ShareThis Page

West Penn Allegheny hospitals to lay off 262, cut 200 open positions

| Friday, July 26, 2013, 11:30 a.m.

Highmark's Allegheny Health Network is laying off 262 workers and eliminating 200 open positions at its West Penn Allegheny hospitals as it seeks to match staffing levels to lower patient volume, the hospital system said Friday.

It is the second cost-cutting move this week as Allegheny Health Network focuses on repairing the financial health of West Penn Allegheny, which Highmark acquired in April and forms the backbone of the network that is preparing to compete with UPMC.

“Although extremely difficult, today's workforce reduction is an essential step in our efforts to right-size the organization for the patient volume we currently have, and to strongly position it for future growth and success as a leading healthcare provider in the region,” spokesman Dan Laurent said.

The system doesn't anticipate further layoffs, Laurent said.

The Service Employees International Union, which represents about 2,000 workers at West Penn Allegheny hospitals, said it was disappointed by the layoffs.

“Because SEIU Healthcare Pennsylvania employees are part of a union, they have contractual rights and a voice in this process,” spokeswoman Amelia Abromaitis said. “We fully expect the health system to work with us to minimize the adverse impact on the Allegheny Health Network workforce.”

Linda Thrower, a registered nurse at Allegheny Valley Hospital, was not at the hospital when layoffs were announced and hadn't learned her fate.

“If they lay me off, they lay me off,” said the New Kensington woman who's worked at the hospital for 33 years. “There's not much really I can do about that.”

The Tribune-Review this week reported that Allegheny Health Network on Monday laid off the CEO of Allegheny Valley Hospital, Ned Laubacher, after four years at the Natrona Heights hospital's helm, in what Laurent called an effort to streamline operations. Additionally, two executives from Forbes Regional Hospital in Monroeville were let go.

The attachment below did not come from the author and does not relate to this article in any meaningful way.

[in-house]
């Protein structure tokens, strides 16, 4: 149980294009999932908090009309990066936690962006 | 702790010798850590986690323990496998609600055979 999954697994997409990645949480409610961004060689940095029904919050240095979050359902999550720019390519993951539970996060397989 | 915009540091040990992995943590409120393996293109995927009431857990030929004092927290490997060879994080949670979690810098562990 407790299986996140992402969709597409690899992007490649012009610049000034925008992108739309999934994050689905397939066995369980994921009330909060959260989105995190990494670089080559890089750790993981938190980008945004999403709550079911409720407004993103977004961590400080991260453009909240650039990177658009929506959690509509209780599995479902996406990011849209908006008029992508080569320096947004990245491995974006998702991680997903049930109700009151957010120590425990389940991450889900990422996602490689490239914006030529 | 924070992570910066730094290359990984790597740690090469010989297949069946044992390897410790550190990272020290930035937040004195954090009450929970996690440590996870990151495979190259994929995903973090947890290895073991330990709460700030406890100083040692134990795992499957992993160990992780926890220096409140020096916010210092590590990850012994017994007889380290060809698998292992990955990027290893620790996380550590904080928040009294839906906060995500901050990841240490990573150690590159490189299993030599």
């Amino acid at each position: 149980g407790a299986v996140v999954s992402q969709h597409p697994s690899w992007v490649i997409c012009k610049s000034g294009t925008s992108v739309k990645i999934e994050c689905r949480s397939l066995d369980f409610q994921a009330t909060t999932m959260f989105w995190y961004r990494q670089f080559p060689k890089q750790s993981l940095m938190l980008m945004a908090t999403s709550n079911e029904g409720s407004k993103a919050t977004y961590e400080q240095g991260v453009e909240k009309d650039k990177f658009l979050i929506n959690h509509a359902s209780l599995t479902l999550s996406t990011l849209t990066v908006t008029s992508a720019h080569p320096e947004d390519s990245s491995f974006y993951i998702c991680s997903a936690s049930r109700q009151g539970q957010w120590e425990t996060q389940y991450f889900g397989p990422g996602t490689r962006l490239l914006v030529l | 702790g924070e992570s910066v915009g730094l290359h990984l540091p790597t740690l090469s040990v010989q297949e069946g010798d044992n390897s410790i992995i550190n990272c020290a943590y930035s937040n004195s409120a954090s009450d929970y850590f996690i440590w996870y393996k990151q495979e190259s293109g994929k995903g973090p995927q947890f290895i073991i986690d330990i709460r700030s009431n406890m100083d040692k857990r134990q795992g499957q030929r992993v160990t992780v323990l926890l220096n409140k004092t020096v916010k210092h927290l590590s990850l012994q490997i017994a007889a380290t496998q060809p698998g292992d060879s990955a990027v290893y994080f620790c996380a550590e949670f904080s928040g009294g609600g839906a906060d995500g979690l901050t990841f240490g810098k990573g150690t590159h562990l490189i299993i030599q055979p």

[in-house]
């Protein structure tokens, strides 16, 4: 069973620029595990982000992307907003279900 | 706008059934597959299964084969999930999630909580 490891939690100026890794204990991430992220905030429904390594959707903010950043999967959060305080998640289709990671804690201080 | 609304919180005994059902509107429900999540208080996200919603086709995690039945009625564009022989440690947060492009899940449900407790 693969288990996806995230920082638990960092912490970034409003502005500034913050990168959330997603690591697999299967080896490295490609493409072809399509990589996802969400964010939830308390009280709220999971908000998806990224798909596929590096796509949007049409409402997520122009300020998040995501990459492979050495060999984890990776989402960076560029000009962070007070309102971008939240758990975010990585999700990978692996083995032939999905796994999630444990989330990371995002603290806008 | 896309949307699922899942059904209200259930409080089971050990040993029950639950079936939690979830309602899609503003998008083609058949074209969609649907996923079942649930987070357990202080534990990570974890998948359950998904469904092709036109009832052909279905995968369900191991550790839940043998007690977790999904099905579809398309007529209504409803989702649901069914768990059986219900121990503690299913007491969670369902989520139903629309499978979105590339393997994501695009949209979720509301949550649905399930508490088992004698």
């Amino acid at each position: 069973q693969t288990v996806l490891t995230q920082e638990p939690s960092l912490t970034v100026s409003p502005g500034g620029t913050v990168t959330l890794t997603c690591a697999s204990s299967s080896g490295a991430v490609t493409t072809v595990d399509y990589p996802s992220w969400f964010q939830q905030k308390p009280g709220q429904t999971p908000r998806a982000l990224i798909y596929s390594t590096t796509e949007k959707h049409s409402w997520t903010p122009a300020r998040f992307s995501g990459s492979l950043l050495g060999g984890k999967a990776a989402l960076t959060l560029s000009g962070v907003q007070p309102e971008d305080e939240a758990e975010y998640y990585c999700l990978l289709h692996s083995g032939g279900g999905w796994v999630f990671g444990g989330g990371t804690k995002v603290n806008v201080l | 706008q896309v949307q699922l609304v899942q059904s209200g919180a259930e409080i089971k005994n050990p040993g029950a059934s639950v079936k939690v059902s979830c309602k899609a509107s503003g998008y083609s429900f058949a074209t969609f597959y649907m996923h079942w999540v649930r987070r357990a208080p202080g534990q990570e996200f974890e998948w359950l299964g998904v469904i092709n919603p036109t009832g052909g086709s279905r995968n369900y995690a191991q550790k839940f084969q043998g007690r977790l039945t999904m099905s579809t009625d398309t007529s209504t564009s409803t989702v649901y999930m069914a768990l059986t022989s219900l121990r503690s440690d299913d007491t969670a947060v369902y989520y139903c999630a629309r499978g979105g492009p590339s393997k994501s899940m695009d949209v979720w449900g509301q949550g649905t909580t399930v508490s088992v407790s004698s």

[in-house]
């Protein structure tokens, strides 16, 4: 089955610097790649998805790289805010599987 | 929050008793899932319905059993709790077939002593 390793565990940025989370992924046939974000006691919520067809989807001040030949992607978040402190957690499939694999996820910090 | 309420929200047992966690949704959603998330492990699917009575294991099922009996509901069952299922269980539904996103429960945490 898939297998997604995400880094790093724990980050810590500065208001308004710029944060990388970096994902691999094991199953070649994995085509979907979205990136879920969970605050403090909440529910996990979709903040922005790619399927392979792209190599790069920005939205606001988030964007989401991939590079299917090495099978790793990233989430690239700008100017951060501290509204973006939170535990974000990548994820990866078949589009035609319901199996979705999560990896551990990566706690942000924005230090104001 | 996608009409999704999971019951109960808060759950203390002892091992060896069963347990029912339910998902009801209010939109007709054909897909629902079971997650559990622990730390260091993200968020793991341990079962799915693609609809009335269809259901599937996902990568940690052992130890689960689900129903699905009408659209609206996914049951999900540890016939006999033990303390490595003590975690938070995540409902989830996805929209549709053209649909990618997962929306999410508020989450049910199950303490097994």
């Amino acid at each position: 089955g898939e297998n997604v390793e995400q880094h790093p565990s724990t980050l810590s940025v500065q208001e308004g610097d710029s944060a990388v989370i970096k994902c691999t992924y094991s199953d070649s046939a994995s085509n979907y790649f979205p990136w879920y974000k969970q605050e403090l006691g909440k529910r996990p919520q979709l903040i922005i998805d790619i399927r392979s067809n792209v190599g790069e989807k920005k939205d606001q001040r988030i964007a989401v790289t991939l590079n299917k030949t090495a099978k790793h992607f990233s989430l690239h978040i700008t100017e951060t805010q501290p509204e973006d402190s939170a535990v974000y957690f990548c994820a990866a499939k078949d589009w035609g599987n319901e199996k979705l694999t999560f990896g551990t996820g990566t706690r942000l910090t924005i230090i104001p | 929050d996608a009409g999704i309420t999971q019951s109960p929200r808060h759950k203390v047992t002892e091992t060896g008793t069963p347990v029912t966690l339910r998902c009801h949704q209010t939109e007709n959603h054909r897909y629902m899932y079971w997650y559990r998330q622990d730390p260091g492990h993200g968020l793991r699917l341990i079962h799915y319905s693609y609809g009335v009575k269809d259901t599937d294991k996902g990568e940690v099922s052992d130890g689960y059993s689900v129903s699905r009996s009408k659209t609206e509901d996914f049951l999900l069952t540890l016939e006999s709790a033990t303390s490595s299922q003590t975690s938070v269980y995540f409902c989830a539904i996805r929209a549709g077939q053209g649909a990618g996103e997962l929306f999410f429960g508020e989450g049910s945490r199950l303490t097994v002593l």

Separately, Daniel Lebish, chief financial officer of Allegheny Health Network and a key executive involved in guiding health insurer Highmark's move into the hospital business, resigned to take a position at Columbus, Ga.-based insurer Aflac Inc., Laurent said.

Lebish couldn't be reached. Laura Kane, an Aflac spokeswoman, could only confirm that Lebish had been hired but hadn't started work yet. She declined to say what his position will be.

The latest layoffs are spread across West Penn Allegheny's five hospitals, Allegheny General, Allegheny Valley, Canonsburg General, Forbes Regional and West Penn, and its corporate ranks.

Laurent declined to give a hospital-by-hospital breakdown. He said the layoffs “span every level of the workforce, but relatively few are related to direct patient care.”

Following the layoffs, West Penn Allegheny will have 10,300 workers. Allegheny Health Network, which also includes Jefferson Regional Medical Center in Jefferson Hills and St. Vincent Health System in Erie, employs nearly 17,000 people.